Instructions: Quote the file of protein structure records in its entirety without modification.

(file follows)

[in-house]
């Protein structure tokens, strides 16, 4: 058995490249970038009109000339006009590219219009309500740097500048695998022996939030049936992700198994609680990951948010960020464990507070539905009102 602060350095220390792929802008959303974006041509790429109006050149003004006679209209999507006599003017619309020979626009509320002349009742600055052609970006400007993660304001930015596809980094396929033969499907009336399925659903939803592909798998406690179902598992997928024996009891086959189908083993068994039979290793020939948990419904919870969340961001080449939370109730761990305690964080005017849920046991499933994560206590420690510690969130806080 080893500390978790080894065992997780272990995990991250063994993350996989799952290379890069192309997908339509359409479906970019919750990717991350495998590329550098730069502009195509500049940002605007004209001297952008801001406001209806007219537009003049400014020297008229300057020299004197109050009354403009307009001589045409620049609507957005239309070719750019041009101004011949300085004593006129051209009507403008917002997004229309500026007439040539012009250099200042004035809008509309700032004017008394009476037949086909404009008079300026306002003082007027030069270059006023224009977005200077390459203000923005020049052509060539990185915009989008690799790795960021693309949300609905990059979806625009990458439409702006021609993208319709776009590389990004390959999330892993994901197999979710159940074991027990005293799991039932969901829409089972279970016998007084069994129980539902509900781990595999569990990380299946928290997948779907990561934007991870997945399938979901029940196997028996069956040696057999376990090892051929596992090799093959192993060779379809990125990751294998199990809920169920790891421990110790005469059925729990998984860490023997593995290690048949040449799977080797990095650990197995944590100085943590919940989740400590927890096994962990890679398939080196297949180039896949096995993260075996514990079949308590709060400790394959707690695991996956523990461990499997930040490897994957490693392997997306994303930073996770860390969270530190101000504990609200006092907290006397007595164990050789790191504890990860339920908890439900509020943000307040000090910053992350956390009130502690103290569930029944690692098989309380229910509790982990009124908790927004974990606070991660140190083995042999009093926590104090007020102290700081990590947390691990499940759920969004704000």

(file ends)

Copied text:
[in-house]
């Protein structure tokens, strides 16, 4: 058995490249970038009109000339006009590219219009309500740097500048695998022996939030049936992700198994609680990951948010960020464990507070539905009102 602060350095220390792929802008959303974006041509790429109006050149003004006679209209999507006599003017619309020979626009509320002349009742600055052609970006400007993660304001930015596809980094396929033969499907009336399925659903939803592909798998406690179902598992997928024996009891086959189908083993068994039979290793020939948990419904919870969340961001080449939370109730761990305690964080005017849920046991499933994560206590420690510690969130806080 080893500390978790080894065992997780272990995990991250063994993350996989799952290379890069192309997908339509359409479906970019919750990717991350495998590329550098730069502009195509500049940002605007004209001297952008801001406001209806007219537009003049400014020297008229300057020299004197109050009354403009307009001589045409620049609507957005239309070719750019041009101004011949300085004593006129051209009507403008917002997004229309500026007439040539012009250099200042004035809008509309700032004017008394009476037949086909404009008079300026306002003082007027030069270059006023224009977005200077390459203000923005020049052509060539990185915009989008690799790795960021693309949300609905990059979806625009990458439409702006021609993208319709776009590389990004390959999330892993994901197999979710159940074991027990005293799991039932969901829409089972279970016998007084069994129980539902509900781990595999569990990380299946928290997948779907990561934007991870997945399938979901029940196997028996069956040696057999376990090892051929596992090799093959192993060779379809990125990751294998199990809920169920790891421990110790005469059925729990998984860490023997593995290690048949040449799977080797990095650990197995944590100085943590919940989740400590927890096994962990890679398939080196297949180039896949096995993260075996514990079949308590709060400790394959707690695991996956523990461990499997930040490897994957490693392997997306994303930073996770860390969270530190101000504990609200006092907290006397007595164990050789790191504890990860339920908890439900509020943000307040000090910053992350956390009130502690103290569930029944690692098989309380229910509790982990009124908790927004974990606070991660140190083995042999009093926590104090007020102290700081990590947390691990499940759920969004704000």